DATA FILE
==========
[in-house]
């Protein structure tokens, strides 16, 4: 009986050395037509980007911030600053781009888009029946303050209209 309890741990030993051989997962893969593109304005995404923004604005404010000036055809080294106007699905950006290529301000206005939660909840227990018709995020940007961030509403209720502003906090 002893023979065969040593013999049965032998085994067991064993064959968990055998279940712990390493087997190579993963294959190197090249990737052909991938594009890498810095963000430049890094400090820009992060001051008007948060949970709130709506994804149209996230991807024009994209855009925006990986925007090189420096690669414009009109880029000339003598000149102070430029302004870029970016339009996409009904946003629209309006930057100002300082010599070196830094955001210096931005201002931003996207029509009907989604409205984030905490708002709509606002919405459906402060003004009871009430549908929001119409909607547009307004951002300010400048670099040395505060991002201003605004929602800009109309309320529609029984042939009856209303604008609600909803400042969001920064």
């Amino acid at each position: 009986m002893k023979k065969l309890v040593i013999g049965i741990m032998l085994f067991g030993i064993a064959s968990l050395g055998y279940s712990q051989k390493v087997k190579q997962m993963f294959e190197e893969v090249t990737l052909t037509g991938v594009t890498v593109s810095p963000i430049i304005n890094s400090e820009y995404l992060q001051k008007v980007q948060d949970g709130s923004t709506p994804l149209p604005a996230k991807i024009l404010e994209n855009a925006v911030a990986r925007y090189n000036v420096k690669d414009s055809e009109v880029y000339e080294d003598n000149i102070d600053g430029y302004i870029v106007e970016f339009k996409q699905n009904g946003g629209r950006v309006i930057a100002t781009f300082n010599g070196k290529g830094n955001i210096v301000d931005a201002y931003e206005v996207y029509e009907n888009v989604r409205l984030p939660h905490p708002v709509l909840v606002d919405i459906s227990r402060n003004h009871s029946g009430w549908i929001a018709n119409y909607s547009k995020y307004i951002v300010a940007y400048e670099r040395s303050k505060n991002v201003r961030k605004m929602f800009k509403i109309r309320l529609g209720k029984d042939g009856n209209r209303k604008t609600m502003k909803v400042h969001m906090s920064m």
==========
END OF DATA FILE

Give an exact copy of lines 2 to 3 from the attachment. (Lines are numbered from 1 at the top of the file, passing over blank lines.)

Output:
């Protein structure tokens, strides 16, 4: 009986050395037509980007911030600053781009888009029946303050209209 309890741990030993051989997962893969593109304005995404923004604005404010000036055809080294106007699905950006290529301000206005939660909840227990018709995020940007961030509403209720502003906090 002893023979065969040593013999049965032998085994067991064993064959968990055998279940712990390493087997190579993963294959190197090249990737052909991938594009890498810095963000430049890094400090820009992060001051008007948060949970709130709506994804149209996230991807024009994209855009925006990986925007090189420096690669414009009109880029000339003598000149102070430029302004870029970016339009996409009904946003629209309006930057100002300082010599070196830094955001210096931005201002931003996207029509009907989604409205984030905490708002709509606002919405459906402060003004009871009430549908929001119409909607547009307004951002300010400048670099040395505060991002201003605004929602800009109309309320529609029984042939009856209303604008609600909803400042969001920064």
């Amino acid at each position: 009986m002893k023979k065969l309890v040593i013999g049965i741990m032998l085994f067991g030993i064993a064959s968990l050395g055998y279940s712990q051989k390493v087997k190579q997962m993963f294959e190197e893969v090249t990737l052909t037509g991938v594009t890498v593109s810095p963000i430049i304005n890094s400090e820009y995404l992060q001051k008007v980007q948060d949970g709130s923004t709506p994804l149209p604005a996230k991807i024009l404010e994209n855009a925006v911030a990986r925007y090189n000036v420096k690669d414009s055809e009109v880029y000339e080294d003598n000149i102070d600053g430029y302004i870029v106007e970016f339009k996409q699905n009904g946003g629209r950006v309006i930057a100002t781009f300082n010599g070196k290529g830094n955001i210096v301000d931005a201002y931003e206005v996207y029509e009907n888009v989604r409205l984030p939660h905490p708002v709509l909840v606002d919405i459906s227990r402060n003004h009871s029946g009430w549908i929001a018709n119409y909607s547009k995020y307004i951002v300010a940007y400048e670099r040395s303050k505060n991002v201003r961030k605004m929602f800009k509403i109309r309320l529609g209720k029984d042939g009856n209209r209303k604008t609600m502003k909803v400042h969001m906090s920064m």